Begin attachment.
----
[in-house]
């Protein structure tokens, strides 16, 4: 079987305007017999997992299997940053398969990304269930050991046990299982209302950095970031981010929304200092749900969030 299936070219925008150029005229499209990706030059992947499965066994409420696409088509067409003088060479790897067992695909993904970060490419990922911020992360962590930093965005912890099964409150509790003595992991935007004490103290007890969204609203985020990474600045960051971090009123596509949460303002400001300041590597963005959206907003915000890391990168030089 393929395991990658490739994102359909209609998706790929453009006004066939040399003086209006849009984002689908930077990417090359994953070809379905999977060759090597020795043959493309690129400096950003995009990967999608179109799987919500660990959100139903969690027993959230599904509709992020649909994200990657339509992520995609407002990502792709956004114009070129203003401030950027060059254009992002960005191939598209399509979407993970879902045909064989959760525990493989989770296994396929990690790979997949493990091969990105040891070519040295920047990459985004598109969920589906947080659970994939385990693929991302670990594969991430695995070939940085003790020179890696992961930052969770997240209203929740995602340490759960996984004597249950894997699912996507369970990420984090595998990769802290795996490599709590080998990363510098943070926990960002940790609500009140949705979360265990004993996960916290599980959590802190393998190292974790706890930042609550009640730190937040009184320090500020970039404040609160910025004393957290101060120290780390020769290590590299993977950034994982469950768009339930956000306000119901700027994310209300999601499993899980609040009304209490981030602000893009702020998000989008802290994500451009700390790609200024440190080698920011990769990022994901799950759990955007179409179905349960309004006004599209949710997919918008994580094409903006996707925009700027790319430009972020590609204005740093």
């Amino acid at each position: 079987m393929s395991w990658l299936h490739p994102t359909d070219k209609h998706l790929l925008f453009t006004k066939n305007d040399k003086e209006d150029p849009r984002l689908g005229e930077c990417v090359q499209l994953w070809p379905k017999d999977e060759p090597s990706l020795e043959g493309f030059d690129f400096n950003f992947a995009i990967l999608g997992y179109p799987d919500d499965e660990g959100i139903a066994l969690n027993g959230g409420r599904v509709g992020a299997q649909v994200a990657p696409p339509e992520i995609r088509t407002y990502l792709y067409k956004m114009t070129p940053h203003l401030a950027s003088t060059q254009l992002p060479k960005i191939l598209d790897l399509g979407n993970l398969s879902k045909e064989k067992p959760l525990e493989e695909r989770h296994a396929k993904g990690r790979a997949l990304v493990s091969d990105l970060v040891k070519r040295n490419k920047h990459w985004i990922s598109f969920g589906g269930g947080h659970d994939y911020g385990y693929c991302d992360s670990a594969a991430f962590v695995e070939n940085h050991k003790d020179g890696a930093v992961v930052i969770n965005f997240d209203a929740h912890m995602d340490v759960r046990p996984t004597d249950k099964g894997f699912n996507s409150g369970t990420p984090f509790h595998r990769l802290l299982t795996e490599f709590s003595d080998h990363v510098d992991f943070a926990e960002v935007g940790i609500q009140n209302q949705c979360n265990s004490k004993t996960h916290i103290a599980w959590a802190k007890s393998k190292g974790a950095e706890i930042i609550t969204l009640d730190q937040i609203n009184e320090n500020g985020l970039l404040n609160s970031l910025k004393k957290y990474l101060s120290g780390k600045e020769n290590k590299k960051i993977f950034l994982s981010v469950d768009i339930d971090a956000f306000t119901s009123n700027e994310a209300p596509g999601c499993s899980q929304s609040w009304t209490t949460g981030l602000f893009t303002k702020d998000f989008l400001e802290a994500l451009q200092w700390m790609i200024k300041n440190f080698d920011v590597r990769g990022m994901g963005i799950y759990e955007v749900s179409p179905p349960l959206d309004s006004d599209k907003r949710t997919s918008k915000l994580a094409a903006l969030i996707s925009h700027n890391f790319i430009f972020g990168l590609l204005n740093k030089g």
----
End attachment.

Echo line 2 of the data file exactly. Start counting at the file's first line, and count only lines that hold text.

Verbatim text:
């Protein structure tokens, strides 16, 4: 079987305007017999997992299997940053398969990304269930050991046990299982209302950095970031981010929304200092749900969030 299936070219925008150029005229499209990706030059992947499965066994409420696409088509067409003088060479790897067992695909993904970060490419990922911020992360962590930093965005912890099964409150509790003595992991935007004490103290007890969204609203985020990474600045960051971090009123596509949460303002400001300041590597963005959206907003915000890391990168030089 393929395991990658490739994102359909209609998706790929453009006004066939040399003086209006849009984002689908930077990417090359994953070809379905999977060759090597020795043959493309690129400096950003995009990967999608179109799987919500660990959100139903969690027993959230599904509709992020649909994200990657339509992520995609407002990502792709956004114009070129203003401030950027060059254009992002960005191939598209399509979407993970879902045909064989959760525990493989989770296994396929990690790979997949493990091969990105040891070519040295920047990459985004598109969920589906947080659970994939385990693929991302670990594969991430695995070939940085003790020179890696992961930052969770997240209203929740995602340490759960996984004597249950894997699912996507369970990420984090595998990769802290795996490599709590080998990363510098943070926990960002940790609500009140949705979360265990004993996960916290599980959590802190393998190292974790706890930042609550009640730190937040009184320090500020970039404040609160910025004393957290101060120290780390020769290590590299993977950034994982469950768009339930956000306000119901700027994310209300999601499993899980609040009304209490981030602000893009702020998000989008802290994500451009700390790609200024440190080698920011990769990022994901799950759990955007179409179905349960309004006004599209949710997919918008994580094409903006996707925009700027790319430009972020590609204005740093």